Trump hits Biden on jobs, protests — and plays the greatest hits in W. Pa. campaign stop
(Capital-Star photo by Tom Lisi)
LATROBE, Pa. — At one of his trademark airport-hangar rallies, President Donald Trump alternated between bashing former Vice President Joe Biden on the outsourcing of jobs in Pennsylvania, and for being soft on what he described as rioters.
“For the entire summer, Biden was silent as far-left rioters attacked law enforcement,” Trump said. “Joe Biden wants to surrender your jobs to China,” he said elsewhere in the event.
Trump’s visit to Arnold Palmer Regional Airport, about 45 miles outside Pittsburgh, drew thousands, the vast majority of whom could not get into to see Trump address a few hundred supporters in an open hangar facing a parked Air Force One.
The president’s visit is part of a flurry of presidential campaign activity in Pennsylvania, despite the limitations of the COVID-19 pandemic. Biden delivered a speech in Pittsburgh on Monday in which he denounced violence associated with ongoing racial justice protests. Vice President Mike Pence stumped in Luzerne County on Tuesday in the northeastern part of the state.
New statewide polls of Pennsylvania released this week have only heightened Pennsylvania’s battleground status. They showed Biden holding on to about a three-point lead, according to the RealClearPolitics polling average. Back in late July, Biden enjoyed a commanding eight-point lead against Trump.
But as Trump has closed the gap in the commonwealth, other swing state polls out this week showed Biden gaining ground, taking the slightest of leads in North Carolina, and growing to five-point polling average lead in Arizona.
Earlier in the day the Biden campaign released a statement from the former vice president about Trump’s trip to Latrobe, saying he won’t take responsibility for the economy under the pandemic. “But even before this crisis began, President Trump’s reckless economic policies and tariff wars shipped jobs overseas and lined the pockets of CEOs, while leaving western Pennsylvania workers and families behind,” Biden said.
Renee Pochciol, of Scottdale, was one of thousands of Trump supporters waiting in line in one the airport parking lots. She said she’s a lifelong Republican and believes Trump’s pro-business policies that favor deregulation can help bring back lost manufacturing jobs to the area.
“There are so many great people, blue-collar workers who need good-paying jobs,” Pochciol said. “Manufacturing jobs offer great benefits, great pay, steady hours and stability that this area needs.”
Democrats once enjoyed more luck here, when strong labor unions were a strong presence in the industrial economy. Four years ago, the predominantly white Westmoreland County of about 350,000 voted for Donald Trump by a two-to-one margin in 2016.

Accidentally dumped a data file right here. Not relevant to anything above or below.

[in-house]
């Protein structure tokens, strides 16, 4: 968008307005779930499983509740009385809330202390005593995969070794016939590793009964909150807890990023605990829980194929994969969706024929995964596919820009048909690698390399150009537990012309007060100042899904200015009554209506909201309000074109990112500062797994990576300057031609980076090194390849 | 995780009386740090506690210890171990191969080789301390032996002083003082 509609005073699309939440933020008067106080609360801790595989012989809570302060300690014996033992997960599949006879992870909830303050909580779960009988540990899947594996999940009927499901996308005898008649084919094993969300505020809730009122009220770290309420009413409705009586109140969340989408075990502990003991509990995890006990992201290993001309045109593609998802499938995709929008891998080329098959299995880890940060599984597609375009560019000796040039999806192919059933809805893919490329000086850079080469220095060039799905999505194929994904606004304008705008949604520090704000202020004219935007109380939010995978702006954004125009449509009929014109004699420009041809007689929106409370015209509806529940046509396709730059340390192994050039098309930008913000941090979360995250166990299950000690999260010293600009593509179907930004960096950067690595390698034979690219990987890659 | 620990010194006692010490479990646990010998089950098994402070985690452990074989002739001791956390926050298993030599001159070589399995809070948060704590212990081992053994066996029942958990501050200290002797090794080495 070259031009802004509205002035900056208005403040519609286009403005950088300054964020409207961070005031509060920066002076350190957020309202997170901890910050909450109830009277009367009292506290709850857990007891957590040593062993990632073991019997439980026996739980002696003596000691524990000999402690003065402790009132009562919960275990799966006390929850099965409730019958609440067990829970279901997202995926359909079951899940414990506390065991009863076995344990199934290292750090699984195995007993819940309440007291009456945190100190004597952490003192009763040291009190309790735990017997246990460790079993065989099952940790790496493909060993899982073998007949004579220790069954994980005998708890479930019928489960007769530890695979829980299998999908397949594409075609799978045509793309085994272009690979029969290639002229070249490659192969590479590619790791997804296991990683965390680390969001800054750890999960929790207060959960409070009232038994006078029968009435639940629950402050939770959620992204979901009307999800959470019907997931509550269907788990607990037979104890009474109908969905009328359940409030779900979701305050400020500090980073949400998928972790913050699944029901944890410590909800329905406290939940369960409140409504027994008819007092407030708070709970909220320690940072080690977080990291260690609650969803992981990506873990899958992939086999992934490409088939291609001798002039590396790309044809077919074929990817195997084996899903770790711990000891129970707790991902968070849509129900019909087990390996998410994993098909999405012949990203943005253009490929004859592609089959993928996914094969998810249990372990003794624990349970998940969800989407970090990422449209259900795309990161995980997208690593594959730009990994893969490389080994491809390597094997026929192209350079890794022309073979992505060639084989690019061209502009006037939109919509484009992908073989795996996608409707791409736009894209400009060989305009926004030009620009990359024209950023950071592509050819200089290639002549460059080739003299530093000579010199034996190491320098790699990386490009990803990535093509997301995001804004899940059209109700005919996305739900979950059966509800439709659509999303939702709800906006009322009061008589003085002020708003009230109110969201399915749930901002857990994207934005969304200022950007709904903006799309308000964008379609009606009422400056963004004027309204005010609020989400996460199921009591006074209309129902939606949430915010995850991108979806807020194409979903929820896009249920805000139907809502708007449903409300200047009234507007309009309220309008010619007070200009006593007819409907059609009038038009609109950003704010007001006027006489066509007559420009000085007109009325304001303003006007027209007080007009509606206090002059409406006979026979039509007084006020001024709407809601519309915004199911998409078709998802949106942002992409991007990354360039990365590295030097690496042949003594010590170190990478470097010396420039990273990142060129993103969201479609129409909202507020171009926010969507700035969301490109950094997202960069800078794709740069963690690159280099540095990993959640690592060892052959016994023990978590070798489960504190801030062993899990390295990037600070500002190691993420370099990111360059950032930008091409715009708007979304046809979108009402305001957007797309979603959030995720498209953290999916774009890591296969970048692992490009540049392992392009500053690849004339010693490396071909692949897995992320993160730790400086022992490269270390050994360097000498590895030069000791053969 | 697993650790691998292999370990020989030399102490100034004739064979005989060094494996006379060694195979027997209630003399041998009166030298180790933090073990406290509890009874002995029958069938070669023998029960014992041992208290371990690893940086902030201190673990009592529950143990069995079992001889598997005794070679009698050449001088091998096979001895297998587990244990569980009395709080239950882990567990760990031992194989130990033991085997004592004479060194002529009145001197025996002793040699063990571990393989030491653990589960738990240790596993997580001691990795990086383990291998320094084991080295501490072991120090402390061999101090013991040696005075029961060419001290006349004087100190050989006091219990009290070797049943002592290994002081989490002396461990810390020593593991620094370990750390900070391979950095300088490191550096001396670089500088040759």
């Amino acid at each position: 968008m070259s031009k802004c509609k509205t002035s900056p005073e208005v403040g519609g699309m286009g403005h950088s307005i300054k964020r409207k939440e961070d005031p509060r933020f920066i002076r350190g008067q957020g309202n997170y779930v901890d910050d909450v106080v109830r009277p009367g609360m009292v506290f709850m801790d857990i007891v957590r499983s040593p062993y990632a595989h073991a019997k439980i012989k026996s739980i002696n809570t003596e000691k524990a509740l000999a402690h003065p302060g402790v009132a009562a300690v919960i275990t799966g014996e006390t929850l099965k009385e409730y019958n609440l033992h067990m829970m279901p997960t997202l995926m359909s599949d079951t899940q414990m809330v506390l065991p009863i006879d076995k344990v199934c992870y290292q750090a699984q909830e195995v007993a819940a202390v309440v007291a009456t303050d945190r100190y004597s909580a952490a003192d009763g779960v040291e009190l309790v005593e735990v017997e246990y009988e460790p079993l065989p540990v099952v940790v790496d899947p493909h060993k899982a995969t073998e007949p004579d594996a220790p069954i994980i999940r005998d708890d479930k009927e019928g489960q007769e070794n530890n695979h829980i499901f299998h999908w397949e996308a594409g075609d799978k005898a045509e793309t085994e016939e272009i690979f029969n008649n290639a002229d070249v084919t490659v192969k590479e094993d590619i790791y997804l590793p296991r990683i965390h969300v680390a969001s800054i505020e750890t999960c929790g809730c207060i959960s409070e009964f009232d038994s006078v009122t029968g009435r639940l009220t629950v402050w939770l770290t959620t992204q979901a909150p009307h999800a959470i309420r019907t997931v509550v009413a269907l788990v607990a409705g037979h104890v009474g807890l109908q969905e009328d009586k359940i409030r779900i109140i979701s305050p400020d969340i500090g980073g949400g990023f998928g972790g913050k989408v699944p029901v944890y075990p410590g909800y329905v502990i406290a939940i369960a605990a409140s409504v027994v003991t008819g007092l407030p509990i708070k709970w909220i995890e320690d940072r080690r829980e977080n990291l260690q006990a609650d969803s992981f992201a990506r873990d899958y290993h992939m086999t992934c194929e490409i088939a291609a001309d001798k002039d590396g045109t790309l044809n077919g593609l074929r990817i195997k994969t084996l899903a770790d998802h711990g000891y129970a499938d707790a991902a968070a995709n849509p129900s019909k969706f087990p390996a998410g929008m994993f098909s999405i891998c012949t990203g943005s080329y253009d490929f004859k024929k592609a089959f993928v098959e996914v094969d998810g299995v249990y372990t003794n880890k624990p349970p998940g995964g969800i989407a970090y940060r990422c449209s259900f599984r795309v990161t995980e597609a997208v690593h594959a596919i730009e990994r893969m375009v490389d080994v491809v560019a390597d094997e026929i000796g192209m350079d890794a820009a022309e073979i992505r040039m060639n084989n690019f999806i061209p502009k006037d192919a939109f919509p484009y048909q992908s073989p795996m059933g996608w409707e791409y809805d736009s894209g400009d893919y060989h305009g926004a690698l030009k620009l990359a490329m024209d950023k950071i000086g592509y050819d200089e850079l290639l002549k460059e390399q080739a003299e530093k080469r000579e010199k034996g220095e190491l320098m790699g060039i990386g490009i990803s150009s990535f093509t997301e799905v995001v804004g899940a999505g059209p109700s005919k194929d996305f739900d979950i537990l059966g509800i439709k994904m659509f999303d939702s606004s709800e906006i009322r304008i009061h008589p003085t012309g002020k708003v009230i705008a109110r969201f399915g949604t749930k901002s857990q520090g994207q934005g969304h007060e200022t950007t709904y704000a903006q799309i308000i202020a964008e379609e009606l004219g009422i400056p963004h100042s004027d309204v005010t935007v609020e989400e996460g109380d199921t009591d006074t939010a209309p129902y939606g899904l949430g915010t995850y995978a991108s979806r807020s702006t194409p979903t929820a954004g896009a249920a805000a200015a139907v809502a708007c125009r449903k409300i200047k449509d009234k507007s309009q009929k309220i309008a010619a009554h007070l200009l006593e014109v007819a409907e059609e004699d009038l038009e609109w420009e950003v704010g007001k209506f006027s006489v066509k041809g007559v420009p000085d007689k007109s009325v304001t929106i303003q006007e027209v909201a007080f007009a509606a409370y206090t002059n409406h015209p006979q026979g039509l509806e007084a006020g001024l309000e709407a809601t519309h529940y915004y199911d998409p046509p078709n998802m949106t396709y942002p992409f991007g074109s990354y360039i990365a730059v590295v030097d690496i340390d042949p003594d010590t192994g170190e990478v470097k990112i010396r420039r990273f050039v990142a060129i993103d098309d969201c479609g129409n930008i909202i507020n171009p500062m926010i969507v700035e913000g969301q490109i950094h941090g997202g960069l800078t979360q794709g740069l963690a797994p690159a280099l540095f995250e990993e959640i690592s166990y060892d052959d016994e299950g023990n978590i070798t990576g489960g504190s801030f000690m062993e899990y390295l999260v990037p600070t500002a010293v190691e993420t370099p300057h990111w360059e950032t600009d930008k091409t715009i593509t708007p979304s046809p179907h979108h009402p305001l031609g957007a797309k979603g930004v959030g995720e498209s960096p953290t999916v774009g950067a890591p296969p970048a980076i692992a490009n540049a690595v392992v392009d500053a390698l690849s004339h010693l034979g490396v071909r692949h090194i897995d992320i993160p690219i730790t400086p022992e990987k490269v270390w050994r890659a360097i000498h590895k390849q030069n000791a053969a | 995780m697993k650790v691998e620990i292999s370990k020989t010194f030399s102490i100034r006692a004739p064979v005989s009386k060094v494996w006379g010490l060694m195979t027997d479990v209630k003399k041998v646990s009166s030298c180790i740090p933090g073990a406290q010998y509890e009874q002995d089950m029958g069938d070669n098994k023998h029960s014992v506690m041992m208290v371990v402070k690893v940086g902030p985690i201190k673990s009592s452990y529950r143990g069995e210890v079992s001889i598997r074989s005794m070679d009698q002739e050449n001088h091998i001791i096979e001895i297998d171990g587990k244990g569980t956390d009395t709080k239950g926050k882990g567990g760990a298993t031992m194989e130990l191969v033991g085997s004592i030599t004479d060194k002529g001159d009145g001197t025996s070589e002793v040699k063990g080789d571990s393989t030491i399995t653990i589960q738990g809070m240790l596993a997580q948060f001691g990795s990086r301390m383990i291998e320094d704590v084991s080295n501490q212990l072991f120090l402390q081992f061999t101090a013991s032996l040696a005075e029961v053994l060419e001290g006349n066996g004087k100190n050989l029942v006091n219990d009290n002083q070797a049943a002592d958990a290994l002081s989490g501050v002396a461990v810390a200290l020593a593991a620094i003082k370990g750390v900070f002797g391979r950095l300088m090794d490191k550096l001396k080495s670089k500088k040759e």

“They’re not for the people anymore, you know?” said John Goodlin of Mount Pleasant, regarding Democrats.
Westmoreland County played a large role in western Pennsylvania’s once-dominant steel industry. Today, about 13 percent of jobs in the county are in manufacturing, compared to 16 percent in the health care sector.
The number of people filing continued unemployment claims in Westmoreland County remains more than three times its pre-covid levels, topping 17,000 people, according to the latest data from the Pennsylvania Department of Labor & Industry. Its unemployment rate of 13.5 percent runs even with the state at large.
Trump also touched on everything to recent news reports about an undisclosed medical visit he made, that he derided as false, to his frustrations with the pandemic.
“We’re years ahead of schedule” on developing a COVID-19 vaccine, Trump claimed. “Anybody else as president, you wouldn’t be talking about vaccines for three years.”
Trump’s Latrobe visit came the same day that Biden traveled to Kenosha, Wisc., where he visited the family of Jacob Blake, and tried to contrast himself to Trump, who has eschewed the role of consoler-in-chief in office.
The president also added Thursday to his confusing set of statements about mail-in voting. He referenced ongoing lawsuits filed by his campaign and Republicans challenging aspects of Pennsylvania’s new mail-in voting system.
“I hear they’re not too happy about what they’re seeing,” said Trump, referring to the federal and state Supreme Court judges who are hearing those cases. “But we have to win those cases.”
Tom Lisi covers western Pennsylvania for the Capital-Star. Follow him on Twitter @TommyLisi.
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